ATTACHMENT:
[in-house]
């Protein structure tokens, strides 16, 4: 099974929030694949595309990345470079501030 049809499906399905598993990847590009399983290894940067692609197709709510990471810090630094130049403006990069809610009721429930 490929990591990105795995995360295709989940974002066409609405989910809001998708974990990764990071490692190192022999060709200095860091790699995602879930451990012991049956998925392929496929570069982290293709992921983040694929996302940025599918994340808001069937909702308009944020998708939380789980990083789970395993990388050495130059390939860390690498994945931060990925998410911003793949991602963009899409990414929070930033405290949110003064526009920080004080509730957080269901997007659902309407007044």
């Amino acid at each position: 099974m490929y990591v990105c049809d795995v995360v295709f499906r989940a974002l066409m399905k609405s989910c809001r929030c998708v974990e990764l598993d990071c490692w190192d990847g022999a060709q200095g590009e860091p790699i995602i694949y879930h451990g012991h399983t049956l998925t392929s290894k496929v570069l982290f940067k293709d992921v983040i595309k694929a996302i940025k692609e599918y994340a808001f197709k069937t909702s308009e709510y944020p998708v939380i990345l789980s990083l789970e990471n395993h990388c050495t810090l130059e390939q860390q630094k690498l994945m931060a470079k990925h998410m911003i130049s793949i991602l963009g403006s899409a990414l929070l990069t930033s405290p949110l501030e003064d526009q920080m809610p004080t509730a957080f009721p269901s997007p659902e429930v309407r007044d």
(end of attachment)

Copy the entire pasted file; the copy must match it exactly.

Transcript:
[in-house]
């Protein structure tokens, strides 16, 4: 099974929030694949595309990345470079501030 049809499906399905598993990847590009399983290894940067692609197709709510990471810090630094130049403006990069809610009721429930 490929990591990105795995995360295709989940974002066409609405989910809001998708974990990764990071490692190192022999060709200095860091790699995602879930451990012991049956998925392929496929570069982290293709992921983040694929996302940025599918994340808001069937909702308009944020998708939380789980990083789970395993990388050495130059390939860390690498994945931060990925998410911003793949991602963009899409990414929070930033405290949110003064526009920080004080509730957080269901997007659902309407007044």
């Amino acid at each position: 099974m490929y990591v990105c049809d795995v995360v295709f499906r989940a974002l066409m399905k609405s989910c809001r929030c998708v974990e990764l598993d990071c490692w190192d990847g022999a060709q200095g590009e860091p790699i995602i694949y879930h451990g012991h399983t049956l998925t392929s290894k496929v570069l982290f940067k293709d992921v983040i595309k694929a996302i940025k692609e599918y994340a808001f197709k069937t909702s308009e709510y944020p998708v939380i990345l789980s990083l789970e990471n395993h990388c050495t810090l130059e390939q860390q630094k690498l994945m931060a470079k990925h998410m911003i130049s793949i991602l963009g403006s899409a990414l929070l990069t930033s405290p949110l501030e003064d526009q920080m809610p004080t509730a957080f009721p269901s997007p659902e429930v309407r007044d």